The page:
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5 New Realities of Retirement

Tom Sightings

Our parents were able to retire and collect full Social Security at age 65. Most baby boomers have to wait until 66. People born after 1959 have to wait even longer -- until age 67 -- before reaching what Social Security defines as "full retirement age." And while the younger generations can still start collecting Social Security as early as 62, they will suffer a bigger penalty -- a 30 percent cut to their full benefit, rather than 20 percent for those eligible under the old 65-year-old rule.

While this makes Social Security less generous for younger people, not all the retirement news is terrible. Here's how the concept of retirement is changing.

1. People are living longer. The main reason people work longer is because they are living longer. Back in the 1930s, the average life expectancy was about 60 for a man and 64 for a woman. Today, life expectancy is pushing 80. If you make it to 65, you can then expect to live another 20 years or so. One out of four of us will survive to age 90. So today, instead of going to work in your teens and working until you die, people go to school longer and start working in their 20s, then ease into retirement some 20 years before they're expected to draw their last breath.

2. They enjoy healthier lives and better health care. People today not only live longer than their parents, but on average the portion of a person's life spent in good health is increasing. Americans are more aware than ever of what it takes to live a healthy lifestyle, and many have made significant changes to their habits, such as giving up smoking, eating healthy foods and getting some exercise. In addition, for all the complaints about our health care system, modern medicine has given us drugs and medical procedures that allow many people who may have been incapacitated in the past to live normal, relatively healthy lives.

3. Retirement is now an active stage of life. Most Americans no longer dream of sitting around on the front porch in a rocking chair, or moving to Florida and playing shuffleboard. Instead, partly because we face many more post-career years, we are re-imagining retirement as an active, constructive stage of life -- whether it involves volunteering for a favorite cause, developing a new skill, becoming active in community affairs or helping to raise grandchildren. So now, one of the options more people are choosing as a rewarding activity in their 60s and 70s is continuing to work. Many people over age 55 say they want to keep working past 65, according to a survey by the Aegon Center for Longevity and Retirement, often in order to stay active and maintain their mental acuity. Besides, some people actually enjoy their work or identify with their profession, and they don't want to give that up.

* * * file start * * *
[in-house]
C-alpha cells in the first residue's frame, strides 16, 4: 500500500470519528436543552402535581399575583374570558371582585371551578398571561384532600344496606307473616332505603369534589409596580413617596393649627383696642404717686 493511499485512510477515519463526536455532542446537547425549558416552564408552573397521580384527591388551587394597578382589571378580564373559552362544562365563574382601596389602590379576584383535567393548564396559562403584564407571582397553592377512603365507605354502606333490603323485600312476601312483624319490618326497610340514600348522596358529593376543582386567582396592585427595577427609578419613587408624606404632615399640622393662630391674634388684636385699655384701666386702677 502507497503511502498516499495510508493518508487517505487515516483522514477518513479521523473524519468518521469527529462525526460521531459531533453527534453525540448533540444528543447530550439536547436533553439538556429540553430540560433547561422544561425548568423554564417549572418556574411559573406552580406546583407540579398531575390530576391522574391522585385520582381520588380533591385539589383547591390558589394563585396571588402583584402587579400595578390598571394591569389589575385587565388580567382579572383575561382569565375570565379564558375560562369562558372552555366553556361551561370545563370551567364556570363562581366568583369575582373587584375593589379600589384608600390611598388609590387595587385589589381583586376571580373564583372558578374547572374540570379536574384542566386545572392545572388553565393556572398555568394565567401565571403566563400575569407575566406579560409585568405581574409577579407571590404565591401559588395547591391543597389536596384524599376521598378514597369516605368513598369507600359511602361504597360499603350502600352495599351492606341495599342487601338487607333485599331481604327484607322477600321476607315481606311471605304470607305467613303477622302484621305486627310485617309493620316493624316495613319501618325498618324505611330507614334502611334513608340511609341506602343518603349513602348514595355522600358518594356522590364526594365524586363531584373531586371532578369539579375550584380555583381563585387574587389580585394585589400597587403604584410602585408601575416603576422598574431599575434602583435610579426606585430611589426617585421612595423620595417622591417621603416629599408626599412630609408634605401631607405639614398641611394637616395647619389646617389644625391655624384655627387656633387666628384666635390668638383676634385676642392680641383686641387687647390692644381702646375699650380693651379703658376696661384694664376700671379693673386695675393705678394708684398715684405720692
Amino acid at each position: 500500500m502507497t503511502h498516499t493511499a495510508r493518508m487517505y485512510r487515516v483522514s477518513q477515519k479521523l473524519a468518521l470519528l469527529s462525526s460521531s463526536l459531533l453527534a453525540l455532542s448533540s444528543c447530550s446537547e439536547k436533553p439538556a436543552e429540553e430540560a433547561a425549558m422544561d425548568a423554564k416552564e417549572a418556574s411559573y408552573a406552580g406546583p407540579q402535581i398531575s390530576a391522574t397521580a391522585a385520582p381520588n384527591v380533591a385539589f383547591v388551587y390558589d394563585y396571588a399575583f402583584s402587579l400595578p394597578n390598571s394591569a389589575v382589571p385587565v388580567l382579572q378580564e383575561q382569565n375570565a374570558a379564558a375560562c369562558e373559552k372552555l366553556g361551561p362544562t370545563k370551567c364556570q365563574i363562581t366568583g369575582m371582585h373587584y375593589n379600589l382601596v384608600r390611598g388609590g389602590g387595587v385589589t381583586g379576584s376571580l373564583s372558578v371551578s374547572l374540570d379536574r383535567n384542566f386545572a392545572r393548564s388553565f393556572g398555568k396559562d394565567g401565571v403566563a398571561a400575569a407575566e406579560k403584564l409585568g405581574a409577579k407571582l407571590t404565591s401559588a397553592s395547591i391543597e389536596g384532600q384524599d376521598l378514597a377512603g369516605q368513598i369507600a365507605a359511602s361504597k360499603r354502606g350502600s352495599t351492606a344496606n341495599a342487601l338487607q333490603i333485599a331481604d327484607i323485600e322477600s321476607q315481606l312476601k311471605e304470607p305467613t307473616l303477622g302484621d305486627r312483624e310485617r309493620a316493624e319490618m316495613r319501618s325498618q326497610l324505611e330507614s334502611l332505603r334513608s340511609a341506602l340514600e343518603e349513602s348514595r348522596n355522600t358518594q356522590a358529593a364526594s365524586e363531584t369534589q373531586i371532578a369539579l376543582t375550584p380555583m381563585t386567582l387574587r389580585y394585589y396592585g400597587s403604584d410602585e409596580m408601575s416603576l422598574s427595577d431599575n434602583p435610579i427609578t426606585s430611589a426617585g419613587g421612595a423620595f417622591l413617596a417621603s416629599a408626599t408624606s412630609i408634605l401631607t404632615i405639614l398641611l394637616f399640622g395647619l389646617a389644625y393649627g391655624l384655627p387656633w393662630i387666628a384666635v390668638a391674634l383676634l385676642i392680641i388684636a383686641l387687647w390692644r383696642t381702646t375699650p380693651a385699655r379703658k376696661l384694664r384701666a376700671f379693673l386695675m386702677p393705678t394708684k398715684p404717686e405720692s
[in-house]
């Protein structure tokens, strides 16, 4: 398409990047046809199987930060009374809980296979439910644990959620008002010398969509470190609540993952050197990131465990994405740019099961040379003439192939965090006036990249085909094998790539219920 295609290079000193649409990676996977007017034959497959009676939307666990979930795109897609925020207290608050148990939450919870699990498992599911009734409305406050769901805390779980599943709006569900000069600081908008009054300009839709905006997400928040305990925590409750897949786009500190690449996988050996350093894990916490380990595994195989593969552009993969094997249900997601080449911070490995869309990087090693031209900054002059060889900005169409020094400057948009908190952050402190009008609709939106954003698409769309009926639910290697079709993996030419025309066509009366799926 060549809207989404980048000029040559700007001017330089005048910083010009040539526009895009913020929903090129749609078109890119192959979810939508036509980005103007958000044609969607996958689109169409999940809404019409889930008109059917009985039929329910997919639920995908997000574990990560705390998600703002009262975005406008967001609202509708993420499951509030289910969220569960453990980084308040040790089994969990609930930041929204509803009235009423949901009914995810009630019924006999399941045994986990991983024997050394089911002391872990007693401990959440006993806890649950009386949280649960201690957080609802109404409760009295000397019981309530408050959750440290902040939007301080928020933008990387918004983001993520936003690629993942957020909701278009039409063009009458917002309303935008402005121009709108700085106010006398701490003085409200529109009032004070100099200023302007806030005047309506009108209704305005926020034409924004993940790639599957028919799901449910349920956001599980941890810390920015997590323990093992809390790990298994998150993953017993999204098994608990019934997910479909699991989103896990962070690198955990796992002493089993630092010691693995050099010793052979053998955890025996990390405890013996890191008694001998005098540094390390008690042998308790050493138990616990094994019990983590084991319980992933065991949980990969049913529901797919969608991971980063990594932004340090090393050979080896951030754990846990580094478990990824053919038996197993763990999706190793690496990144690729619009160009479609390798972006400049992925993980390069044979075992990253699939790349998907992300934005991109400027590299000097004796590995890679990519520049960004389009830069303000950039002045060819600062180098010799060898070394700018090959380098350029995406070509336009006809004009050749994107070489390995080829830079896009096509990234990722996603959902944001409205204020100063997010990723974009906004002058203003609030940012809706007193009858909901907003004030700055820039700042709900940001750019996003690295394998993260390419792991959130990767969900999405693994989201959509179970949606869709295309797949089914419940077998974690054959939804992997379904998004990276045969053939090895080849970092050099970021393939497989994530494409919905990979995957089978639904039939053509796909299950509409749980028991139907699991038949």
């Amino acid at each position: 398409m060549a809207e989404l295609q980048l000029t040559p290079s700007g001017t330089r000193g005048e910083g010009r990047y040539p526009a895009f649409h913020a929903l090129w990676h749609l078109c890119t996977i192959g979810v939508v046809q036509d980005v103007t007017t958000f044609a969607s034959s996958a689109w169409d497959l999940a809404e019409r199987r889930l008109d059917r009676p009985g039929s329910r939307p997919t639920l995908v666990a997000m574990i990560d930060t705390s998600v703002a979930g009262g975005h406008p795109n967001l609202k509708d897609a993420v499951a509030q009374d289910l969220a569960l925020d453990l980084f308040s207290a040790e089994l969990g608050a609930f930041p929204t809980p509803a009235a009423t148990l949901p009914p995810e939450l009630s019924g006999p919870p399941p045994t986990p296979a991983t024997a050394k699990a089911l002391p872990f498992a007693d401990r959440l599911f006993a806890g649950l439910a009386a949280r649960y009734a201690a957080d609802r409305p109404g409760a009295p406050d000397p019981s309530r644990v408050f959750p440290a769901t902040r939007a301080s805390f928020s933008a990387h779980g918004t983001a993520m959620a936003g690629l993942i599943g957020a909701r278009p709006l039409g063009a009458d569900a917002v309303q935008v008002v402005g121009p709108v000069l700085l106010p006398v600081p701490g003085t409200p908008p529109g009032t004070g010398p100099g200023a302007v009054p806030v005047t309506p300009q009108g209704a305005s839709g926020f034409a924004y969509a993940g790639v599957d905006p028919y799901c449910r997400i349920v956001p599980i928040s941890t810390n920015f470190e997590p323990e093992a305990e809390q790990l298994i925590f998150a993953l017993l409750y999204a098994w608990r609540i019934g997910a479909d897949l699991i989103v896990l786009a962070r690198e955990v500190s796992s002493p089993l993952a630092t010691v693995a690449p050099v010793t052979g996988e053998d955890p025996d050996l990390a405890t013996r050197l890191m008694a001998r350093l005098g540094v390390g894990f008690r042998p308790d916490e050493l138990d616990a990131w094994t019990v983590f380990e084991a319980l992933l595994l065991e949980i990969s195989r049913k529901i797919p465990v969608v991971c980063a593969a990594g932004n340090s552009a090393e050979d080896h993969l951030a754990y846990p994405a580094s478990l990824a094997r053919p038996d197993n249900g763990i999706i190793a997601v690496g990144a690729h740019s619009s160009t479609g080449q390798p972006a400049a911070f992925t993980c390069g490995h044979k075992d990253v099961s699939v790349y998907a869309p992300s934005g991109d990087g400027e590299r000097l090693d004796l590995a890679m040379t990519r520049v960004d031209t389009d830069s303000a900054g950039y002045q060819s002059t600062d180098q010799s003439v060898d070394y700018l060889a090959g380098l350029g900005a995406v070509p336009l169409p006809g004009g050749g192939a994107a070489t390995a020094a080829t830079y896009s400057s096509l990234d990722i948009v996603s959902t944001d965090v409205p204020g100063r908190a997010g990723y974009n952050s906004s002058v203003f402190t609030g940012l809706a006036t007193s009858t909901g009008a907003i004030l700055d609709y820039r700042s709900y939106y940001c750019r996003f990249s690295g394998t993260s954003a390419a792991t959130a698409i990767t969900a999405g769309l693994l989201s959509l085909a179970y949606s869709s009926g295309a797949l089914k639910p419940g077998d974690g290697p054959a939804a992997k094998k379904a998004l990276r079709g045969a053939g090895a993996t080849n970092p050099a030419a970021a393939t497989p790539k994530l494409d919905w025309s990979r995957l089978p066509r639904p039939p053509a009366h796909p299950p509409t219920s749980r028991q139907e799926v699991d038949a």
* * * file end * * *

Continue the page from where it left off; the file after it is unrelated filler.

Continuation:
4. People are able to work longer. As part of an active retirement lifestyle, more people are looking for the opportunity to combine work and leisure in new and interesting ways. Some people are able to shift from full-time to part-time work, perhaps taking on a new role that is less demanding or more satisfying. Others opt for an encore career, retrain for a new job, start a business or turn a longtime hobby into a money-making endeavor. These are ways for retirees, especially younger retirees, to stay engaged with like-minded people and remain connected to a productive enterprise.

5. Employers are beginning to come around. Americans may want to remain in the workforce, but their ability to do so hinges on employers recognizing the value of older workers and developing practices that enable them to transition into retirement on a more flexible schedule. According to the Aegon survey, employers are beginning to welcome flexible retirement options, in part because they need skilled workers as the number of people retiring starts to exceed those entering the workforce. Some employers offer opportunities for older workers to move from full-time work to part-time hours. Others have opportunities to switch to less stressful or less physically demanding jobs. However, these options are not always promoted by employers, so if you want to keep working -- on your terms rather than someone else's -- consult with your employer or research other employers to search out the new possibilities available in our modern day workplace.

Tom Sightings is the author of "You Only Retire Once" and blogs at Sightings at 60.



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